By Teresita Buenrostro, RD, CDE
VMS BioMarketing Clinical Educator
As Clinical Educators who work in the healthcare field, we are in the ideal position to talk with our patients about setting healthy goals at any time of the year. However, many people are particularly motivated at the start of a new year, so why not make the most of that?
Originally developed for smoking cessation, the “Five As” (assess, advise, agree, assist, and arrange) have been used by the U.S. Public Health Service to report on high-quality, controlled clinical trials in tobacco cessation, but they have also been applied in primary care settings to address a broad range of behaviors and health conditions 1, 2. As outlined below, the Five As may help Clinical Educators address sensitive topics while enhancing their patient’s ability to create healthy behaviors and improve self-management of chronic illnesses.
1. Assess. Start by finding out the patient’s agenda for the new year. Allow the patient to express any concerns or areas of focus. Focusing on the patient’s top health concerns at the beginning of the visit can foster clinical partnership, promote the therapeutic relationship, and encourage success in improving health behaviors. Furthermore, adequate assessment can help the clinician gauge the patient’s beliefs, behaviors, and readiness to change. It is important to assess not only how convinced a patient is that a behavioral change is important, but also the skills necessary to achieve that change. Patients may not be ready to develop an action plan in one area, but instead may be ready to work on another problem that is more meaningful to them. Ask the patient: “Is there something you would like to work on during the next two to three weeks to continue to improve your health in the new year?” This will provide an opportunity to reflect on relevant goals and the steps they will need to achieve them, thus increasing the likelihood that your patient will follow through and succeed.
2. Advise. Once you have identified a patient’s readiness to work on a specific goal, help them realize the importance of a specific action plan. Make your patients aware of the different options and choices available to them. Familiarizing yourself with the patient’s priorities and health beliefs makes it easier to collaborate on the development of the action plan. Let’s pretend that you show your patient a handout by the National Heart, Lung, and Blood Institute which lists five steps to lower high blood pressure. After reviewing that list, your patient decides that now is a good time to work on increasing physical activity, because he has more time to do so and he recently received a treadmill from his children. Furthermore, he realizes that he can cut back on his sodium intake, as he admits he’s been eating out too much since retirement. Excellent! You just made your patient aware of a few lifestyle changes when it comes to his current eating and the importance of activity to lower his blood pressure. Additionally, your patient has selected two things that he is willing to work on from a list of options.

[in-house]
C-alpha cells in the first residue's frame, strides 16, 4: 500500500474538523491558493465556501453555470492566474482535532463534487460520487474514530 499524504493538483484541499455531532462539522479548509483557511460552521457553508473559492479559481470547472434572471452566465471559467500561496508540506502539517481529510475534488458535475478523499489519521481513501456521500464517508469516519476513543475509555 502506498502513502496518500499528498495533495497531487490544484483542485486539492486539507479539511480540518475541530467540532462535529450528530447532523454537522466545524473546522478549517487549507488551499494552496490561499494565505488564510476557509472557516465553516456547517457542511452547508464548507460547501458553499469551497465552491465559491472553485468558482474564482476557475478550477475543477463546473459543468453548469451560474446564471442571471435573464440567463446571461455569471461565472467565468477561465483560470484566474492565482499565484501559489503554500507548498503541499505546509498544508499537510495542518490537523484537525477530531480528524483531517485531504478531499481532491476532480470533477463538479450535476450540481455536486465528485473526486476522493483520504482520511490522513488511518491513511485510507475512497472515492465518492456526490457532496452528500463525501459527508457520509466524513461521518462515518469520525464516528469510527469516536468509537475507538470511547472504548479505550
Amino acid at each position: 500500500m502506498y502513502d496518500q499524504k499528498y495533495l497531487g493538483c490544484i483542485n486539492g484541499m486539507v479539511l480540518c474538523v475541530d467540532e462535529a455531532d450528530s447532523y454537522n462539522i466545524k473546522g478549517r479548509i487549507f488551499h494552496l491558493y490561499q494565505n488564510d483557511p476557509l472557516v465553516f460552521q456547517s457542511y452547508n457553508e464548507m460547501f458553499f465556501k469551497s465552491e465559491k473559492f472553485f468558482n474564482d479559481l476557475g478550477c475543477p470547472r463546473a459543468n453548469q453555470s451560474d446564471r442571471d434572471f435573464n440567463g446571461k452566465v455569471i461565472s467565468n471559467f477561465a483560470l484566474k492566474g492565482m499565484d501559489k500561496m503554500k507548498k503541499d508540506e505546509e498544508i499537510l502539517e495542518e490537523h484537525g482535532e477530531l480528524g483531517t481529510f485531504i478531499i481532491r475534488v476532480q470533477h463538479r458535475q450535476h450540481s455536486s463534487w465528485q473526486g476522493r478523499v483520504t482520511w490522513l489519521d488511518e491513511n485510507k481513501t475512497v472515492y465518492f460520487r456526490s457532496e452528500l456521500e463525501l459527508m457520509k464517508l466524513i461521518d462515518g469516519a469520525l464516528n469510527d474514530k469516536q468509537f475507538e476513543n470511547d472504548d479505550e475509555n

3. Agree. This is where both the patient and clinician work collaboratively to come up with health-related goals that are Specific, Measurable, Attainable, Relevant and Time-bound. When coming up with SMART goals, make sure the patient is both convinced and confident that he or she can achieve these goals. When you are setting goals, ask the patient: what exactly do you want to achieve? Where? How? When? With whom? What are the conditions and limitations? Why, exactly, do you want to reach this goal? What are possible alternative ways of achieving the same outcome? One easy question to start this process is to ask: “Is there anything you would like to do in the following two weeks to improve your blood pressure, based on the ideas addressed in this handout we just went over?” One examples of a SMART goal could include the following: “For the next two weeks, every Monday through Friday at 7:00 in the morning, I will get on the treadmill for fifteen minutes. On Saturday and Sunday mornings at 9:00, I will get on the treadmill for thirty minutes.“ Another example could be: “I will cut back on my sodium intake by limiting fast foods and packing my own lunch from home, making sure I include one vegetable and one fruit.”
4. Assist. Once a self-management goal and action plan have been agreed upon, the clinician can help the patient to identify personal barriers and resources. Explore any prior experiences to troubleshoot obstacles, use resources and materials such as apps and diaries to keep track of goal practices, find support on social media, and try other helpful management techniques such as family support, nutrition or fitness training classes, or one-on-one counseling with the dietitian, counselor, or certified diabetes educator to keep the patient motivated and accountable.
5. Arrange. Arrange for follow-up to reinforce effective patient self-management behaviors and to respond to the changing challenges of chronic disease management. If available and if possible, enroll the patient in a telephone-based support program or case management program to provide between-visit self-management support. If appropriate, calling, texting, or emailing between office visits may be helpful to maintain contact with the patient and to offer support, including a referral to a more intensive or specialized treatment.
1 Whitlock EP et al. Behavioral Counseling Interventions: An Evidence-based Approach. U.S. Preventive Services Task Force.
2 Self-Management Goal Setting Technique. University of Michigan Health System.